Re: [DNSOP] DNSOP Call for Adoption draft-vixie-dns-rpz

Mukund Sivaraman <> Mon, 13 March 2017 14:36 UTC

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Date: Mon, 13 Mar 2017 20:06:25 +0530
From: Mukund Sivaraman <>
To: Paul Wouters <>
Message-ID: <20170313143625.GA15249@jurassic>
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Cc: joel jaeggli <>, tjw ietf <>, dnsop <>, Dave Crocker <>
Subject: Re: [DNSOP] DNSOP Call for Adoption draft-vixie-dns-rpz
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Disclaimer: As a BIND developer, I've been co-maintaining RPZ for a few
years now (and have exposure to how it's used/deployed in various
places). I don't like these DNS tricks (ECS, RPZ, etc.) at all; they
reduce the elegance of DNS, but I've learned over the years that some
things are a practical necessity. They are a double-edged sword.. good
things and bad things can be done with them.

The RPZ feature was first documented as a technote by ISC. The same
authors (Vixie and Vernon Schryver) as the current draft were involved
in that effort:

This feature is deployed out of necessity at several ISPs. Two popular
classes of deployments are:

* Preventing non-computer-savvy ("laymen") users from self-harm that may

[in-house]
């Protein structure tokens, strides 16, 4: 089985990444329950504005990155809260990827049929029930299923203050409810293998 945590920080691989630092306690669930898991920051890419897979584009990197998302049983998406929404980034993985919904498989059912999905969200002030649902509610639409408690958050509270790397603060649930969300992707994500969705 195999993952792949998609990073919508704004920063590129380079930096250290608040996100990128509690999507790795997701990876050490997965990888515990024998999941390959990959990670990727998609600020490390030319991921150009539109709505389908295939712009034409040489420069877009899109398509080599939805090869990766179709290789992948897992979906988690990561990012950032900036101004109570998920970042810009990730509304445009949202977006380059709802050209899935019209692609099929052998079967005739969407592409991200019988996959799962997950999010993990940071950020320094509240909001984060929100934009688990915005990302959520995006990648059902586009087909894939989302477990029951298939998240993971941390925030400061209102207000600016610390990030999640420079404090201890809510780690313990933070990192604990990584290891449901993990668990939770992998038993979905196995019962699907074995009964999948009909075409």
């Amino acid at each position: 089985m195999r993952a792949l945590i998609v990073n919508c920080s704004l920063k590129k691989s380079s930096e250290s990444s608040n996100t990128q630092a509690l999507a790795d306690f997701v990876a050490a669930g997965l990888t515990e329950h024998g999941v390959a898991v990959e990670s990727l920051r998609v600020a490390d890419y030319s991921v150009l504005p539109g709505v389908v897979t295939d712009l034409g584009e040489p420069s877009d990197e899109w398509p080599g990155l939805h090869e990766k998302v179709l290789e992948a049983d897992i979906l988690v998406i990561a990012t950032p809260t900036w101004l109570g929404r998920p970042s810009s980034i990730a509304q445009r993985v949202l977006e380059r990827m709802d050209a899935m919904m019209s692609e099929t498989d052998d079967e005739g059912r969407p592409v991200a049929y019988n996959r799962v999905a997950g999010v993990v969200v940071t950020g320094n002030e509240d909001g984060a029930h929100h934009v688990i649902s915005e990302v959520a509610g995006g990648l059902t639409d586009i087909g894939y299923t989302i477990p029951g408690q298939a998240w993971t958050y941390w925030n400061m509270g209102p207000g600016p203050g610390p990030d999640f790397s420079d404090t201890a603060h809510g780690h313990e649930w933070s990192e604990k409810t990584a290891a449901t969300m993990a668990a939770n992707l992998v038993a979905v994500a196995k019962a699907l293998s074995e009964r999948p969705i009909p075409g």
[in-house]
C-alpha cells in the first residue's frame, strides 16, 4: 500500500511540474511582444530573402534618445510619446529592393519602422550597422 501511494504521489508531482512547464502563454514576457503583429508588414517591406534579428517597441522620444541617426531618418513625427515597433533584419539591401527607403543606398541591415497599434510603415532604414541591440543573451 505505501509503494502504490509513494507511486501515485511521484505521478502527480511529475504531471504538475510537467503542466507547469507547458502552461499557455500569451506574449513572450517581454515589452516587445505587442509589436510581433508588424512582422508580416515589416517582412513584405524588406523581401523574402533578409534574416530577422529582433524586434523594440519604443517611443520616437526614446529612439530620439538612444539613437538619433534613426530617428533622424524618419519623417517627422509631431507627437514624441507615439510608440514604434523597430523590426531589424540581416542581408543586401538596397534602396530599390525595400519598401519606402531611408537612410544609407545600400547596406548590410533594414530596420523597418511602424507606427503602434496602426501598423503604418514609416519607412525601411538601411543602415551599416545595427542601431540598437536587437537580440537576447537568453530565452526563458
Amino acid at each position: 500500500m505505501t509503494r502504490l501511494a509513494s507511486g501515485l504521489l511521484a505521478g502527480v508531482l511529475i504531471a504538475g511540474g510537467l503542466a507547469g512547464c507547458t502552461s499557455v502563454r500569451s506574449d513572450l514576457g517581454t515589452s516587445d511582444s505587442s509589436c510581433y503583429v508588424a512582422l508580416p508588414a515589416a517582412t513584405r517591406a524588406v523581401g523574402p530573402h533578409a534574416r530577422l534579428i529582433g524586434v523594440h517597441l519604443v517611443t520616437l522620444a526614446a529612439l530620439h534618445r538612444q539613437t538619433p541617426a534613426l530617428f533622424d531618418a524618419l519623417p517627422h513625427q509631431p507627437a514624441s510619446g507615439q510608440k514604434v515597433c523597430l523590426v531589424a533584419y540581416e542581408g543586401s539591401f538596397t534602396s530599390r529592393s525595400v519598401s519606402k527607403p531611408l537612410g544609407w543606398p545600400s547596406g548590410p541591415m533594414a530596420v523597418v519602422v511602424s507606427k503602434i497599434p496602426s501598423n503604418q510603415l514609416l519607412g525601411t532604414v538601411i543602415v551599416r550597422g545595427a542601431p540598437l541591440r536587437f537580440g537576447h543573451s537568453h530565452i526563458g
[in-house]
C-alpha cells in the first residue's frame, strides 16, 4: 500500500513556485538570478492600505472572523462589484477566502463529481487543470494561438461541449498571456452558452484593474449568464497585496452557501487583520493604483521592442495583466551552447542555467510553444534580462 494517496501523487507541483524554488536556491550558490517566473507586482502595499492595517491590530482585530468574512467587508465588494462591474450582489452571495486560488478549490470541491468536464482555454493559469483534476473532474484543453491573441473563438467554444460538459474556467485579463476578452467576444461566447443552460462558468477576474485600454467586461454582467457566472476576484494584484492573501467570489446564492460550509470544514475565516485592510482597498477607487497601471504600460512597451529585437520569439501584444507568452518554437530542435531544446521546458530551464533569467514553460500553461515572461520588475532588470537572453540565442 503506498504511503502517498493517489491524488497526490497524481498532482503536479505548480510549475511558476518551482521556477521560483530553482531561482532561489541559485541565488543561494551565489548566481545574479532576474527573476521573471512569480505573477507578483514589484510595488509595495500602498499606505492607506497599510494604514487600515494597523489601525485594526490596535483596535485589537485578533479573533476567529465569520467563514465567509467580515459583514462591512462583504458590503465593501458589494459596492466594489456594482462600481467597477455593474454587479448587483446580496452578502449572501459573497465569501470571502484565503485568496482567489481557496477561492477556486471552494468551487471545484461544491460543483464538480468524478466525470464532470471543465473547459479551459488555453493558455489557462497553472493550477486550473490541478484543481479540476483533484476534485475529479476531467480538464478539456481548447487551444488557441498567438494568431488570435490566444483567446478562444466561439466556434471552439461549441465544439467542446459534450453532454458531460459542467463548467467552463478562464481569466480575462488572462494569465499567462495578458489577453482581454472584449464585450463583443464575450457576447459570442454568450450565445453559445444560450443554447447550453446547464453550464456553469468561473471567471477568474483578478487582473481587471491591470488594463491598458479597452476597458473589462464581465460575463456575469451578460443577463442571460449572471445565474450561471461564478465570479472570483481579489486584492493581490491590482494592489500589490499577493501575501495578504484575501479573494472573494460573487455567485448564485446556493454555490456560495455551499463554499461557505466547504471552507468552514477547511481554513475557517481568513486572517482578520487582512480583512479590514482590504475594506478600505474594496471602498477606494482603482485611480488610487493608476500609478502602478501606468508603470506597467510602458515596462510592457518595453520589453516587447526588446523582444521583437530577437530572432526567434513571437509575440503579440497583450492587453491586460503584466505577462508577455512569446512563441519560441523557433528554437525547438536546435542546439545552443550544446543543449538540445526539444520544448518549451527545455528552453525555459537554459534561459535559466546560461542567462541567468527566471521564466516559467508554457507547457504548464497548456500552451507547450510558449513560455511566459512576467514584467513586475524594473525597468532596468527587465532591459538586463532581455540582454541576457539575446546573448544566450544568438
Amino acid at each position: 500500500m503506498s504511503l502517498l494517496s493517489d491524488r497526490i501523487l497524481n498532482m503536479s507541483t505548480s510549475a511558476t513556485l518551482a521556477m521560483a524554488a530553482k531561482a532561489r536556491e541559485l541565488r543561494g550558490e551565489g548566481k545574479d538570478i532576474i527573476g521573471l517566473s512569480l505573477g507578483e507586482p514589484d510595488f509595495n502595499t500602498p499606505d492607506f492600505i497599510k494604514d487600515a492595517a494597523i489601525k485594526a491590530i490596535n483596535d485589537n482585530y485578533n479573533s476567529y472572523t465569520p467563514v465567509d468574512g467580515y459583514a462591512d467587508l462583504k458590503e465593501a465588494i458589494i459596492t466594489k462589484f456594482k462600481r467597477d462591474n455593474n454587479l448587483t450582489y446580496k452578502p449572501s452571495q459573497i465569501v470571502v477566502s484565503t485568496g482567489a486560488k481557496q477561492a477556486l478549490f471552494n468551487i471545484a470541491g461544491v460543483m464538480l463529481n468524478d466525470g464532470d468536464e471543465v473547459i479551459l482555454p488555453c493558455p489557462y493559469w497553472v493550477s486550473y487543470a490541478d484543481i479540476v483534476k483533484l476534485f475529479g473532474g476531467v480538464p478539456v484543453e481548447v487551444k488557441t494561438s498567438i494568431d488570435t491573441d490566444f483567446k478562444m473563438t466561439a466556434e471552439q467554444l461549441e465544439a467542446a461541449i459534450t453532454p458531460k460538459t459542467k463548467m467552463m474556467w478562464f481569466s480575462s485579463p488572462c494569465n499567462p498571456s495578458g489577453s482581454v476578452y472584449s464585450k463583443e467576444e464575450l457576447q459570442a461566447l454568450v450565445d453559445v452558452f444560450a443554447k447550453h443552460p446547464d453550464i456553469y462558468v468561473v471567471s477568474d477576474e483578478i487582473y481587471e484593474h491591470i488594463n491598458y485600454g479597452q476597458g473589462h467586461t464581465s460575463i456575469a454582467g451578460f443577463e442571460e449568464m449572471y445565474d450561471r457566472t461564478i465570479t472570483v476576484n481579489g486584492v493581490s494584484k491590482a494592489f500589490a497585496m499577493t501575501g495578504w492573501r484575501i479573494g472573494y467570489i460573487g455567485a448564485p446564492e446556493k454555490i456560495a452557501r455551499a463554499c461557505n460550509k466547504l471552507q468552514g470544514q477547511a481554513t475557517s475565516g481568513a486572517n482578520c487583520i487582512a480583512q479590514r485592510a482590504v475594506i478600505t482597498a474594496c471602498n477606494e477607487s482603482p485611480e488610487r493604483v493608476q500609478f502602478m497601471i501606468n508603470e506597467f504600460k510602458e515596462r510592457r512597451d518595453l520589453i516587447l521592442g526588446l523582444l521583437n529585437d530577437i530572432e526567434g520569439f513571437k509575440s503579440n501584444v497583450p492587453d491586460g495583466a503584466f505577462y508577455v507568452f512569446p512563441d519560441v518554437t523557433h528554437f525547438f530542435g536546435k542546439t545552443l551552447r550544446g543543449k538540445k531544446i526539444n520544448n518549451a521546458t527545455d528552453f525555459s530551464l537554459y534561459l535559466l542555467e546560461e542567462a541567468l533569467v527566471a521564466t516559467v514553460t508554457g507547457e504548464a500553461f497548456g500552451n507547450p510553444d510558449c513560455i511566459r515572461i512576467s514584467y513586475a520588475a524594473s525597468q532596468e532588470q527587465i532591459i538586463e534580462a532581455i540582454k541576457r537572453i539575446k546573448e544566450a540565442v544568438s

be caused by visiting a malware website or connecting to a rogue
  service, and collective harm to the service/global internet. For the
  RPZ illiterate among us, there are feeds available of bad domains and
  subnets that can be transferred as DNS zones into a resolver from
  providers like Spamhaus. This is similar to spam filtering by ISPs
  using DNSBLs.

* Preventing a user from visiting a blocked/restricted website as per
  that country's local laws without which a service provider cannot
  operate. E.g., to block child pornography.

It can be said that the second kind could be used as an attack on
free-speech (as it can be used to block any website), but in practice,
current deployments at ISPs are for preventing harm and it is deployed
in this way. RPZ is popular, no doubt about it.

In our world, things are not as clear as black and white. We have to
accomodate a lot of the grey area, protocols that can be used for good
and mis-used for bad.

The ISC technote linked above is now obsolete, but the derived protocol
being followed currently is loosely established among vendors (producers
and consumers of the RPZs) and uses the BIND implementation and
behaviour as a (moving) reference.

(1) Regardless of the WG adopting the current document or not, it is
    very unlikely that RPZ deployment will change due to this.

(2) As there is no standard and vendors guess or may extend the protocol
    as they wish, there is the chance of incompatibilities and more harm
    than good because there is no standard.

The WG should consider (2) more than (1). Those who want to deploy RPZ
already know how to find it, it is implemented in current DNS products
and current operator deployment is not going away because the IETF
didn't rubberstamp it.

There is no need for anyone to use a provider's resolver (implementing
RPZ lies) if they do not want their responses to be affected by RPZ. Run
your own resolver. Is there a requirement that an ISP's resolver doesn't
lie? Currently, resolvers may refuse to provide answers to queries for